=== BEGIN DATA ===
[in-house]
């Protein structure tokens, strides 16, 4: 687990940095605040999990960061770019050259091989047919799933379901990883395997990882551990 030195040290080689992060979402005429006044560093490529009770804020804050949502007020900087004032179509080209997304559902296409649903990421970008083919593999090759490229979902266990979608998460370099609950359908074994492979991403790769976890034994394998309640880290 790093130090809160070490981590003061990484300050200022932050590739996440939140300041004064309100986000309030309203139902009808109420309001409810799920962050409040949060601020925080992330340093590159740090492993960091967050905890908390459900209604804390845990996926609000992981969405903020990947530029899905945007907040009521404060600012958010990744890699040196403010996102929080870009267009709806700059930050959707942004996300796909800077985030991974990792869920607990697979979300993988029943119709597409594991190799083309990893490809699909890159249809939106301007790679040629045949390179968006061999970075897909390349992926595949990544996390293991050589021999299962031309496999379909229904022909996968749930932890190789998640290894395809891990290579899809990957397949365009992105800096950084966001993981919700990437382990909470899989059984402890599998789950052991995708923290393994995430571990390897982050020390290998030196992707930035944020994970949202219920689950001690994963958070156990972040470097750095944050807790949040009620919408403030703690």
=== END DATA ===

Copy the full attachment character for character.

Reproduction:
[in-house]
């Protein structure tokens, strides 16, 4: 687990940095605040999990960061770019050259091989047919799933379901990883395997990882551990 030195040290080689992060979402005429006044560093490529009770804020804050949502007020900087004032179509080209997304559902296409649903990421970008083919593999090759490229979902266990979608998460370099609950359908074994492979991403790769976890034994394998309640880290 790093130090809160070490981590003061990484300050200022932050590739996440939140300041004064309100986000309030309203139902009808109420309001409810799920962050409040949060601020925080992330340093590159740090492993960091967050905890908390459900209604804390845990996926609000992981969405903020990947530029899905945007907040009521404060600012958010990744890699040196403010996102929080870009267009709806700059930050959707942004996300796909800077985030991974990792869920607990697979979300993988029943119709597409594991190799083309990893490809699909890159249809939106301007790679040629045949390179968006061999970075897909390349992926595949990544996390293991050589021999299962031309496999379909229904022909996968749930932890190789998640290894395809891990290579899809990957397949365009992105800096950084966001993981919700990437382990909470899989059984402890599998789950052991995708923290393994995430571990390897982050020390290998030196992707930035944020994970949202219920689950001690994963958070156990972040470097750095944050807790949040009620919408403030703690």